suggested that these lesions may be a true
neoplasm (9). The nomenclature of this disorder
is confusing and has evolved in recent years. Other
names have included "renal lymphangiomatosis"

(3,6), "renal lymphangioma" (5), "peripelvic
lymphangiectasia" (2), and "renal peripelvic multicystic
lymphangiectasia" (8). "Renal lymphangiectasia" is the
preferred name, given that the disorder is characterized
by ectatic perirenal, peripelvic, and intrarenal
lymphatic vessels (10,11).

Imaging findings of renal lymphangiectasia include
peripelvic cysts and perirenal fluid collections. The
finding of retroperitoneal fluid collections, presumably
dilated lymphatic vessels, is a more variable finding
but has been noted in multiple cases in the literature (2–4,6).

Renal lymphangiectasia has been found associated with
renal venous thrombosis and hypertension (4,6,12).
Ascites and large perinephric fluid collections have
been found and are exacerbated by pregnancy (6).

The natural history of this disorder is not completely
understood. In a neonatal case, partial regression
was reported (7).

The diagnosis of renal lymphangiectasia can be
confirmed with needle aspiration of chylous fluid
from the perinephric fluid collections (4). However,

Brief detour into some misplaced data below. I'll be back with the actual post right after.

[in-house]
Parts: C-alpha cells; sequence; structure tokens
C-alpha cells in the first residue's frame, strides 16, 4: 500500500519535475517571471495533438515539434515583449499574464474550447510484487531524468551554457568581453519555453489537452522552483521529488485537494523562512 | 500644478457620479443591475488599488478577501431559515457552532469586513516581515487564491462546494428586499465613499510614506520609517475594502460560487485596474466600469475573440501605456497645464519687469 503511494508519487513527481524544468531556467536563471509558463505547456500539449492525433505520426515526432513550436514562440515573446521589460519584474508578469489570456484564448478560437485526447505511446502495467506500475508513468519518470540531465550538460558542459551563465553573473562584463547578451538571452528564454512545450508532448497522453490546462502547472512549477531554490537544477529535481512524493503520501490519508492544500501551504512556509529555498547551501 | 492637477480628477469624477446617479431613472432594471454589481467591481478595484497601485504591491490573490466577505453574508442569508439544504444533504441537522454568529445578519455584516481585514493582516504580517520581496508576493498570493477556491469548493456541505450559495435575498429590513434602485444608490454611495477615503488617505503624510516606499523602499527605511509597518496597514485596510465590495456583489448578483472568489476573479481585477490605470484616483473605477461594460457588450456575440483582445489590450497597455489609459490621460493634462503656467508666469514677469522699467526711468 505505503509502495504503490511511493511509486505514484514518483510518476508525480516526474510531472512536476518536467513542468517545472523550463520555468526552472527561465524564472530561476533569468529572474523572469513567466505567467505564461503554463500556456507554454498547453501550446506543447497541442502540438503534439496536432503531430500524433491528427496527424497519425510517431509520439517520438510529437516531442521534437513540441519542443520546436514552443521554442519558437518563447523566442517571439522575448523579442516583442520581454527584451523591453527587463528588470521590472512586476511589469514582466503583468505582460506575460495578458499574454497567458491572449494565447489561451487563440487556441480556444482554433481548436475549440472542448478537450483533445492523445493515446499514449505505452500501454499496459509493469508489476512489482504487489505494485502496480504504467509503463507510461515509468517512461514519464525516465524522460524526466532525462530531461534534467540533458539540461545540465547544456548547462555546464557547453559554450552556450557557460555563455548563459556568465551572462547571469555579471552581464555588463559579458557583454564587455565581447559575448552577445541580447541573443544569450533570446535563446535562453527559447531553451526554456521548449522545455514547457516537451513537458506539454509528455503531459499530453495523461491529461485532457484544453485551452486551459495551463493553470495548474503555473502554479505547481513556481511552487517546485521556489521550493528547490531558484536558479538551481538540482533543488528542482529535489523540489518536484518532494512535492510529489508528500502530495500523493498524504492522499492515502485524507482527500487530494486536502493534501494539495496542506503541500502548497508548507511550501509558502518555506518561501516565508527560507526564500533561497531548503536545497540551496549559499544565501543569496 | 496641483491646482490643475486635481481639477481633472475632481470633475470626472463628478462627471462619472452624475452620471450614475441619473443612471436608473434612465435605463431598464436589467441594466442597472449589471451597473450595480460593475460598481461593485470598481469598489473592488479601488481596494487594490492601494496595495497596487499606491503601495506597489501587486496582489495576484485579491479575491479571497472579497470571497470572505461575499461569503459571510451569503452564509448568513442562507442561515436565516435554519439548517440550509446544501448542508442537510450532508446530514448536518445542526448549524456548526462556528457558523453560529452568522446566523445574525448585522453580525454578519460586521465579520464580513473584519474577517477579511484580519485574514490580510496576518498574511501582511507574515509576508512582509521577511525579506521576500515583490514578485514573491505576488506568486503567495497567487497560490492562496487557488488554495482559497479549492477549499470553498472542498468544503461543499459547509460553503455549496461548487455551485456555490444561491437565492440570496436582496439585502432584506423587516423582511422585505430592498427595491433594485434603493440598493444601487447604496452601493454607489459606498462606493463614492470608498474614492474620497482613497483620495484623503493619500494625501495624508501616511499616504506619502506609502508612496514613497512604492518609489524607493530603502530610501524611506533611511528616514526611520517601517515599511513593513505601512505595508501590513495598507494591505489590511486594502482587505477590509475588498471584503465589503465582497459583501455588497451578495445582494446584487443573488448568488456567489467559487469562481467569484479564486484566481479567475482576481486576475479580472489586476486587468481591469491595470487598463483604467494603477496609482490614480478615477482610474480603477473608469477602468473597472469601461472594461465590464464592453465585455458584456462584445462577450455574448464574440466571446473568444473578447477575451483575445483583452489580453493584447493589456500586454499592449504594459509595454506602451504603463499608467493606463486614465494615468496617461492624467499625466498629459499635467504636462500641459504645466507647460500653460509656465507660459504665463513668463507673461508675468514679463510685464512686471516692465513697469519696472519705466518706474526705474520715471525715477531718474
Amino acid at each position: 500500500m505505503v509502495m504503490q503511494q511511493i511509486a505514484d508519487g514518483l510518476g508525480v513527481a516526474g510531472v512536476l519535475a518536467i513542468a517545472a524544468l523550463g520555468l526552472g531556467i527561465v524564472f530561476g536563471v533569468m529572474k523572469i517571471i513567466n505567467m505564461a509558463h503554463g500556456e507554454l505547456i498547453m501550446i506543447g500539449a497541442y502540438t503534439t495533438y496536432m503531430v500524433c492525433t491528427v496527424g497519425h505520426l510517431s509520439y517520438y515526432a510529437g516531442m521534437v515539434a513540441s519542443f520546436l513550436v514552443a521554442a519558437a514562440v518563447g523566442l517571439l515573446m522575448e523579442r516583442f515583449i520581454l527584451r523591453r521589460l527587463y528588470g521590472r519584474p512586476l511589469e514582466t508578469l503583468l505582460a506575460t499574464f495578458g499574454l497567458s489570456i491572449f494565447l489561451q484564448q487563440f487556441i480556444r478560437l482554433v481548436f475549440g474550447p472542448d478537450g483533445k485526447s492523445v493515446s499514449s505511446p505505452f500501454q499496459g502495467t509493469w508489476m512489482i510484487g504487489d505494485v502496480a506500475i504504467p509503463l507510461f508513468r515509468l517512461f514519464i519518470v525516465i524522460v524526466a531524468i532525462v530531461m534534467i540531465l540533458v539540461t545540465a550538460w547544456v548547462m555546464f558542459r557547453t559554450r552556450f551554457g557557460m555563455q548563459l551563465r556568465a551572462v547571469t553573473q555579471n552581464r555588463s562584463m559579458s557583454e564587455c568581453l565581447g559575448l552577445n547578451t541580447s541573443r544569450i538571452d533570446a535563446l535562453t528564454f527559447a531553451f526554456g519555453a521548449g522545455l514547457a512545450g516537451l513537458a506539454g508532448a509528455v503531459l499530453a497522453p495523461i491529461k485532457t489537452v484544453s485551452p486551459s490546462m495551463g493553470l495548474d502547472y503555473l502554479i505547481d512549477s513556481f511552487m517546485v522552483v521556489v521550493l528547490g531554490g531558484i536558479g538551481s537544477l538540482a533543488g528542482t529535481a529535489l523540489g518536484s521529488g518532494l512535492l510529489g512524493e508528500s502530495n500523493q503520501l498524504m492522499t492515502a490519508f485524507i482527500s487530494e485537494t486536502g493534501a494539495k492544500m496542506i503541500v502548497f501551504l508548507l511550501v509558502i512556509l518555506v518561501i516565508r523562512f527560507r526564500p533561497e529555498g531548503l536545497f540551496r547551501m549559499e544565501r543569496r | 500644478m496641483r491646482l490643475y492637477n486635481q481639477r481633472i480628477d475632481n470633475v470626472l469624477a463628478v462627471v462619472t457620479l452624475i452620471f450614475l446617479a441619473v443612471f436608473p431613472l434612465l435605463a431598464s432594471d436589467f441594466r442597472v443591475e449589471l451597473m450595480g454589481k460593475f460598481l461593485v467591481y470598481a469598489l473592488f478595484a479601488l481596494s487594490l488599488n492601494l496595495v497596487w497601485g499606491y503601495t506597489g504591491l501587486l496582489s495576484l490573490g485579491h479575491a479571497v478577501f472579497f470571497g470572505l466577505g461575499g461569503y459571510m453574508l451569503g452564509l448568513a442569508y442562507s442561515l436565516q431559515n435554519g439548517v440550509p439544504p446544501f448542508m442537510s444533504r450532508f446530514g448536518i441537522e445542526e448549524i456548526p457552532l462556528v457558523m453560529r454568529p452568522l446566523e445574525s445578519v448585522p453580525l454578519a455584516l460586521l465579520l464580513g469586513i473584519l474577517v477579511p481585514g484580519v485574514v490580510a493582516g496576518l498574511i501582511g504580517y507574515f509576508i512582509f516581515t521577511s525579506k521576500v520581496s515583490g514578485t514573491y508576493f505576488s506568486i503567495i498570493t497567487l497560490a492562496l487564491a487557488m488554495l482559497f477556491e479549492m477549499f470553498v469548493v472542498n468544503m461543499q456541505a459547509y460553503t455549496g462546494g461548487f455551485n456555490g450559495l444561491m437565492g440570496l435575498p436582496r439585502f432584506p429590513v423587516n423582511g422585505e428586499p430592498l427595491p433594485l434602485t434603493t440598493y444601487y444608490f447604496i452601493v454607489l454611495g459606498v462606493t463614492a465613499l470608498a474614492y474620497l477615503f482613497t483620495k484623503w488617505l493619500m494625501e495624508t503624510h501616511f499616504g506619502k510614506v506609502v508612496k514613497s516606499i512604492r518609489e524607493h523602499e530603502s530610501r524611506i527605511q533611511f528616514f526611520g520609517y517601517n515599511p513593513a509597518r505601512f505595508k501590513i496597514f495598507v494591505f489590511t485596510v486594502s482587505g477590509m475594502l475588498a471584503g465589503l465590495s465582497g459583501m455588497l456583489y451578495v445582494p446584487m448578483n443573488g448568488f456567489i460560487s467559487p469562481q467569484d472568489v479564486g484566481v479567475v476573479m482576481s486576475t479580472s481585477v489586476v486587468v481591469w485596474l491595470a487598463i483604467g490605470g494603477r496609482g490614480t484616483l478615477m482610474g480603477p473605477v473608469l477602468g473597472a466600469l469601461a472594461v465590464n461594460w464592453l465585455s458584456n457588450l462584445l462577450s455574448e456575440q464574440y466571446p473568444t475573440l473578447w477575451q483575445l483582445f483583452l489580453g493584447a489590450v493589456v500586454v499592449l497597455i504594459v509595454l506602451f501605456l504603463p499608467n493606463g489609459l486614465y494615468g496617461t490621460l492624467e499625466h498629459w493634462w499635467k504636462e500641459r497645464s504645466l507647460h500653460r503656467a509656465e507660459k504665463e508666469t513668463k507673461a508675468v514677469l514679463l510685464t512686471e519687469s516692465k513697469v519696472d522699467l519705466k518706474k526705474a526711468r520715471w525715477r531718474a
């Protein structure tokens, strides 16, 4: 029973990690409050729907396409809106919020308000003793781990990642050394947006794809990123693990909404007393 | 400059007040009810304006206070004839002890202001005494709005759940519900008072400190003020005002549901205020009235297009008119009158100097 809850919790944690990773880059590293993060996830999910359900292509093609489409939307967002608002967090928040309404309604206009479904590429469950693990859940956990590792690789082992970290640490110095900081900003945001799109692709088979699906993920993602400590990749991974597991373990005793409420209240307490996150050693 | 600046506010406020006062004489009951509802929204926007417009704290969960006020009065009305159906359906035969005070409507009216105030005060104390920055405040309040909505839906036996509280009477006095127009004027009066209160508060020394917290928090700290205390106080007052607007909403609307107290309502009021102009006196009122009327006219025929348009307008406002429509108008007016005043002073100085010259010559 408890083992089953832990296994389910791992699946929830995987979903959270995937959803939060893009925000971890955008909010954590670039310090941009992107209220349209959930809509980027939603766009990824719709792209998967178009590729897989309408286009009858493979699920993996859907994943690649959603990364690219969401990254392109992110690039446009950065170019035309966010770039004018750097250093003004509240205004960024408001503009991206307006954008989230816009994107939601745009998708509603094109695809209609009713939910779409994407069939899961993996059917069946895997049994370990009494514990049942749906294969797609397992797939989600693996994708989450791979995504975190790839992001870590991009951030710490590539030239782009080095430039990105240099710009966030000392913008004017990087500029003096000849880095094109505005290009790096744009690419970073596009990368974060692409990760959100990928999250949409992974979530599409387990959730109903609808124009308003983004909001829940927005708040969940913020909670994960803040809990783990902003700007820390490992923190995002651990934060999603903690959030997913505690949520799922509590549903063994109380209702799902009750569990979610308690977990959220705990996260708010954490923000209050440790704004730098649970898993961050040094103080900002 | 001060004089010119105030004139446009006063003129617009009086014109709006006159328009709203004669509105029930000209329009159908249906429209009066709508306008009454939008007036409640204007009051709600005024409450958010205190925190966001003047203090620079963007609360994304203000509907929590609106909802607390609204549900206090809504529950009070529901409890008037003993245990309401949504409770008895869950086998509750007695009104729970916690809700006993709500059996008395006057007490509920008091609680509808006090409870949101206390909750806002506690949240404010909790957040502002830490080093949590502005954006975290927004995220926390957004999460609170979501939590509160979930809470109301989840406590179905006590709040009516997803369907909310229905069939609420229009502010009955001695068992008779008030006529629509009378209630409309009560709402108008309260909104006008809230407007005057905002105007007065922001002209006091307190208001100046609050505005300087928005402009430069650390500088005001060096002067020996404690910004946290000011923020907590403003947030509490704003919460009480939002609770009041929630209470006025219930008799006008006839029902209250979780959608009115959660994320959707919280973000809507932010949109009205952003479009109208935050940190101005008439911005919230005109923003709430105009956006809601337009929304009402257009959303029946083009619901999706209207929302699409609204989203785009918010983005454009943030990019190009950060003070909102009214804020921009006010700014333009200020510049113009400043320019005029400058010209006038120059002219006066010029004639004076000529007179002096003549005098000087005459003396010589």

the ultrasonographic and CT findings are characteristic
for this disease and allow the diagnosis to be made
confidently (2,6). Treatment is not usually necessary.

Complicated cases may be treated with nephrectomy,
percutaneous drainage, or marsupialization (4).

In the case presented here, the diagnosis of renal
lymphangiectasia was based on the characteristic
CT findings. The perirenal, peripelvic, and retroperitoneal
collections had attenuation measurements consistent
with fluid (0–10 HU) rather than with the soft-tissue
attenuation seen with lymphoma or other causes of
bilateral renal soft-tissue masses (Fig 2c). No invasive
procedures to confirm diagnosis were deemed
appropriate for this patient.

Our congratulations to the 26 individuals who
submitted the most likely diagnosis (renal lymphangiectasia)
for Diagnosis Please, Case 34. The names and locations
of the individuals, as submitted, are as follows:

Marc P. Banner, Philadelphia, Pa
Lawrence R. Bigongiari, MD, Hope, Ark
Marc G. de Baets, MD, Lugano, Switzerland
Kemal Demir, MD, Ataköy,stanbul, Turkey
Giovanna Demurtas, MD, Cagliari, Italy
Luis E. Fajre, MD, Tucuman, Argentina
Sandra K. Fernbach, Chicago, Ill
Milton R. Fuentealba, MD, General Roca, Rio Negro, Argentina
Celso Ichihara, Brazil
Kartik Jhaveri, MD, Mumbai, India
Douglas S. Katz, MD, Mineola, NY
Glenn Krinsky, MD, New York, NY
Prof. Dr. Luis Mendez Uriburu, Tucuman, Argentina
Sergio J. Moguillansky, MD, Cipolletti, Rio Negro, Argentina
Adalberto Montanhini Júnior, Brazil
Steven Perlmutter, MD, Mineola, NY
Timothy J. Phalen, MD, Cincinnati, Ohio
Dr. Arturo Ramos-Pablos, Cd. Obregón, Son., México
Luiz Antonio Rossi, São Paulo, Brazil
Anthony J. Scuderi, MD, Johnstown, Pa
Matt Shapiro, MD, Lowell, Mass
Paolo Siotto, MD, Cagliari, Italy
Douglas L. Teich, MD, Brookline, Mass
Christopher Vittore, MD, Rockford, Ill
Keith Wittenberg, MD, Rochester, Minn
Joe Yut, Olathe, Kan


Part 1 of this case appeared 4 months previously
and may contain larger images.